We all know windows are pictures, in towns, outside looking in. And especially at tea-time in winter, lit curtains making a frame. Each window hints at a drama, a hand which lifts like a sign. Heads burn from the shadows and vanish. The figures circle and dance. There is sacrament and romance about …
Rose on the broken
‘They're only wild flowers. I wish I could buy you real roses. But to her they became the real roses, frail petals, each centre a sun. And they smelled of sun and beginnings, as clear and thin as the water.’
Top Reads 2020
Qualities of Earth
‘The slutty ingenuity of vegetables when it comes to desire and reproductive methods is a marvel.’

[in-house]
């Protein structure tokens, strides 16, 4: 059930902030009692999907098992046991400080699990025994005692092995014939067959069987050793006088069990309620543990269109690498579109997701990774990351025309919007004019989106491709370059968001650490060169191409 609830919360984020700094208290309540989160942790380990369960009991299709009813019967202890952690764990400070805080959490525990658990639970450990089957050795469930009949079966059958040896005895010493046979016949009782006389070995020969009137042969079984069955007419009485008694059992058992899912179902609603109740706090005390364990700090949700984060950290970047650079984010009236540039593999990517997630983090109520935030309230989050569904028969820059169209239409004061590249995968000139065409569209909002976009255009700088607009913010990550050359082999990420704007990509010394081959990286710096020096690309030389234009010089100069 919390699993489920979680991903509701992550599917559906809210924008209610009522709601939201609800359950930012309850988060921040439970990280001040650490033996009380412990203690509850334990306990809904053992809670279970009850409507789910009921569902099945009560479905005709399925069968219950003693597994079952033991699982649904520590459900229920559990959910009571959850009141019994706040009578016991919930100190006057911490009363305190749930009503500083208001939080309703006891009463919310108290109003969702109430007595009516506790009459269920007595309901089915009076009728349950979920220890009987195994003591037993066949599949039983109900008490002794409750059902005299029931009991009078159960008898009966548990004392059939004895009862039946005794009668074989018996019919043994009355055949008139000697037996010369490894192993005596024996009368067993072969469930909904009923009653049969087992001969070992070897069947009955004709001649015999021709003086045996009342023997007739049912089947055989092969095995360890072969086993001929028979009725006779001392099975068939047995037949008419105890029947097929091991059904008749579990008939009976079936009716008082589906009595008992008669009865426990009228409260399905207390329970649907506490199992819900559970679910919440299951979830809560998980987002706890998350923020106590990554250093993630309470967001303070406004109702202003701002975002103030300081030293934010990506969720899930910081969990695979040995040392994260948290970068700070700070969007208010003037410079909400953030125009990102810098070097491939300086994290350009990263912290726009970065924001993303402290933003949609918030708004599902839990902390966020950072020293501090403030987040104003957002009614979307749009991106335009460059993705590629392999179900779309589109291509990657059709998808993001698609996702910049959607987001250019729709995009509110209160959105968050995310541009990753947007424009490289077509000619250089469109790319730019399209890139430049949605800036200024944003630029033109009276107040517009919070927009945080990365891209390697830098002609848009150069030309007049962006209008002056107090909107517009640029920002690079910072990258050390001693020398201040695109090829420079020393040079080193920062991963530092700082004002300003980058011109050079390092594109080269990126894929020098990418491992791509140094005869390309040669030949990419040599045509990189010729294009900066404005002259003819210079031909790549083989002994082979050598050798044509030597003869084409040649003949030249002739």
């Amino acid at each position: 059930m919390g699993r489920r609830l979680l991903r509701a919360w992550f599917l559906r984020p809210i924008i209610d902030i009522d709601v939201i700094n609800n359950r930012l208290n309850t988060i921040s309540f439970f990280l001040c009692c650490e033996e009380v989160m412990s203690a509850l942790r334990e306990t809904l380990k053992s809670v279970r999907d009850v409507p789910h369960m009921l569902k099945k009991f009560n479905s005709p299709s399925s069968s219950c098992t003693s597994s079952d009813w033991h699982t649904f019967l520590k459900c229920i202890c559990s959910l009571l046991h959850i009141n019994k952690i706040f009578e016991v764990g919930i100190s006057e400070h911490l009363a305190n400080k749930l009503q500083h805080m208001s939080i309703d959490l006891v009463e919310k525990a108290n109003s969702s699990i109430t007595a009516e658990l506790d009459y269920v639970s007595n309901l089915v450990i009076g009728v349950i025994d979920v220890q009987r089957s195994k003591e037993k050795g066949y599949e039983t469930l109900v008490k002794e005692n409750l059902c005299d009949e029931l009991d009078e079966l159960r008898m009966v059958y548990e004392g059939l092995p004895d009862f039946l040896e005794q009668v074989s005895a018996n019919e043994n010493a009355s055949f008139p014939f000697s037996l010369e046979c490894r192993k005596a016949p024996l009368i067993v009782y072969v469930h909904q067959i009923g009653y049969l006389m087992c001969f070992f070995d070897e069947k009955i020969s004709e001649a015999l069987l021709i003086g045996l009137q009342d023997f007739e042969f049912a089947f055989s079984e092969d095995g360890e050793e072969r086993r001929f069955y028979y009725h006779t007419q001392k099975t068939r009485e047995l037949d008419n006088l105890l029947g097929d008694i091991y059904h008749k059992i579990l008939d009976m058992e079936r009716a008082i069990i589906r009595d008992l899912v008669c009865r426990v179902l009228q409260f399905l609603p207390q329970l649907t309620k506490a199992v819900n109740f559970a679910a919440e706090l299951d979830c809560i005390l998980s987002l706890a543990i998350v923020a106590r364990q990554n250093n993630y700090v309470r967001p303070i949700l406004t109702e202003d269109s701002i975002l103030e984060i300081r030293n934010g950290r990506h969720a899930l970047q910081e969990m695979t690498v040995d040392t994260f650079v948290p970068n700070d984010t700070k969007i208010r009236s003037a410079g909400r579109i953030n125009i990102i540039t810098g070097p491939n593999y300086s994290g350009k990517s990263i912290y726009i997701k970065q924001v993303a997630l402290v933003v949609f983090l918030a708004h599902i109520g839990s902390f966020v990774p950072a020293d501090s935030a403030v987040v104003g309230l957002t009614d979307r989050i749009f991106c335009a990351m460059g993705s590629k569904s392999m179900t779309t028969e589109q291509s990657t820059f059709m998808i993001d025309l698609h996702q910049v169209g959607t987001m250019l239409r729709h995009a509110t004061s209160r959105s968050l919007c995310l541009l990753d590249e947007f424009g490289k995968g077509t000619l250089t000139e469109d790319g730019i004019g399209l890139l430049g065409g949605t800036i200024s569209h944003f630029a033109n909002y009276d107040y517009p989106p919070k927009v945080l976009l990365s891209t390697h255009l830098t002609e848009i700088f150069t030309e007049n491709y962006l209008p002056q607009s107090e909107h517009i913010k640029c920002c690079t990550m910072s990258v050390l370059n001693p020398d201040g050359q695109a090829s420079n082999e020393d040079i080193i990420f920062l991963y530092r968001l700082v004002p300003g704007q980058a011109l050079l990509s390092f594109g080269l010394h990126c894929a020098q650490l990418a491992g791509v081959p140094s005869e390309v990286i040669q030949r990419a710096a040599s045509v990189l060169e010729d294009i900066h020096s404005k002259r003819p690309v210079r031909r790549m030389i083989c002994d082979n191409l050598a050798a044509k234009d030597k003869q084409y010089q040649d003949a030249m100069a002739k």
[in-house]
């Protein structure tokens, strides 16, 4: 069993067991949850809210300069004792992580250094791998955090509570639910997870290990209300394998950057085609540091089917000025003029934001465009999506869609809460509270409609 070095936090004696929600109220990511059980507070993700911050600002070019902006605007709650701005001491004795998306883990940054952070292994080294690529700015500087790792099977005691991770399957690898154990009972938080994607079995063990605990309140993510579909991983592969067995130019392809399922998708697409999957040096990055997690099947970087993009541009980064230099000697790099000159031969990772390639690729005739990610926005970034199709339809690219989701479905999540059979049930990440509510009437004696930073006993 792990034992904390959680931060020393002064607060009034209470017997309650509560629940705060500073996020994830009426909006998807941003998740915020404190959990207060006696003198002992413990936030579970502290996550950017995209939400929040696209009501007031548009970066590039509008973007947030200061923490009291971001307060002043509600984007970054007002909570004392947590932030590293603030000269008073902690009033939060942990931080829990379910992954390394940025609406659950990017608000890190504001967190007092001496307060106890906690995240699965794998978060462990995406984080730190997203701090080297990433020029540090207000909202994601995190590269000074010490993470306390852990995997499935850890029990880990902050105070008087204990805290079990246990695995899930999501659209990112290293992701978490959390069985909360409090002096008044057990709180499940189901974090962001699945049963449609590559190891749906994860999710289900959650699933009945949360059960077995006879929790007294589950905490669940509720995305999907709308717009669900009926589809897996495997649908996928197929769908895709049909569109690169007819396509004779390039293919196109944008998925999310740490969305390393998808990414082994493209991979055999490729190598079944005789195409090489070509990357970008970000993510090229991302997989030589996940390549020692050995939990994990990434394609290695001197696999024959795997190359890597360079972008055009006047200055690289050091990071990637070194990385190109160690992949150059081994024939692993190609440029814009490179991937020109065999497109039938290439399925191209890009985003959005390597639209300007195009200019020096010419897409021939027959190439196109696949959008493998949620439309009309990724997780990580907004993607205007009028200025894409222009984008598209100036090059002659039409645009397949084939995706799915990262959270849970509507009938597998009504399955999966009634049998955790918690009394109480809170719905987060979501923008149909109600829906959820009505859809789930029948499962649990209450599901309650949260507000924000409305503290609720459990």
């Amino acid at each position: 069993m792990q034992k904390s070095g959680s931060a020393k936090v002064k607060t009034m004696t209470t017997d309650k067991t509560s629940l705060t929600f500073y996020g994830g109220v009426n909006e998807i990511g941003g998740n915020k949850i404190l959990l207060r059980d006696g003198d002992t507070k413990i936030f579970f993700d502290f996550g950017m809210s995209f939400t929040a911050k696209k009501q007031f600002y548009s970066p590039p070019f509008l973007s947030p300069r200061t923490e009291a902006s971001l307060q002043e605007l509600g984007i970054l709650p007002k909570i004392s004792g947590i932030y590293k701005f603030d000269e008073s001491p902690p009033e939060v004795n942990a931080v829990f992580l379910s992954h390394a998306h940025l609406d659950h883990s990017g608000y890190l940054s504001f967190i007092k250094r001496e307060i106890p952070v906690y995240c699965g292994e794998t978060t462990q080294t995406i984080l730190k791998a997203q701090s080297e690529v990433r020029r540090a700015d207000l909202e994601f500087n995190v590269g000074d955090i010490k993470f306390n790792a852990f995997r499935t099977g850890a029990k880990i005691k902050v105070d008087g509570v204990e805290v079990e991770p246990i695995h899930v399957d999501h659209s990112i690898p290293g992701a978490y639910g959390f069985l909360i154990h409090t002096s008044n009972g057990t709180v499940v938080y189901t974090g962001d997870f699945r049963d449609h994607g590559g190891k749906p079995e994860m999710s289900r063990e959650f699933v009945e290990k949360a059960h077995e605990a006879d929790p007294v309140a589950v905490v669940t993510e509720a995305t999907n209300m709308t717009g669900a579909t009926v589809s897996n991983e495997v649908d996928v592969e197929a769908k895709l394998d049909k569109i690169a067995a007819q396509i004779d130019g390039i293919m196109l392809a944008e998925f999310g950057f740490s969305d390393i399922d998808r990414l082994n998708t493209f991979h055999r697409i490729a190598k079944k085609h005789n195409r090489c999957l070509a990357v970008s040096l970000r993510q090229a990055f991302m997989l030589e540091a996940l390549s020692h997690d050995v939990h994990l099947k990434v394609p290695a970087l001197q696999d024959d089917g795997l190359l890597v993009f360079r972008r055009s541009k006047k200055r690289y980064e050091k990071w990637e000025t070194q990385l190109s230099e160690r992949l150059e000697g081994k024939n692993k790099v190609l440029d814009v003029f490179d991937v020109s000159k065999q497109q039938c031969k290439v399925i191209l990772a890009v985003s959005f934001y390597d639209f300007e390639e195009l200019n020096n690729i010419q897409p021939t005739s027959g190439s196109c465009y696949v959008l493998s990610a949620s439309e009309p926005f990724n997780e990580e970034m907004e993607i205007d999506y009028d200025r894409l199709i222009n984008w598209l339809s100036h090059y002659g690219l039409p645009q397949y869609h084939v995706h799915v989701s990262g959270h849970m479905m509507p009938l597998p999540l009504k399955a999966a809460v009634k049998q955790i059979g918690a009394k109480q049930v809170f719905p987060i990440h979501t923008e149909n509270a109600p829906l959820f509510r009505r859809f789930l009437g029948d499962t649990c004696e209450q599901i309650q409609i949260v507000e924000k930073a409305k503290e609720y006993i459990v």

Rebecca May Johnson negotiates allotment culture.
The Second Career of Michael Riegels
‘Globalisation is incomplete: money can go anywhere, but laws cannot.’
Oliver Bullough on one of Britain’s most contested outposts: the British Virgin Islands.
Learning to Sing
‘You discover during your very first lessons that the problem of singing better involves overcoming many other problems you had not ever imagined.’
A new story from Lydia Davis.
‘She began to count; it was easier this way, counting, because she would not have to remember how she felt.’
An excerpt from Ukamaka Olisakwe’s Ogadinma.
‘Like any desert, I learn myself by what’s desired of me—
and I am demoned by those desires.’
From Postcolonial Love Poem by Natalie Diaz.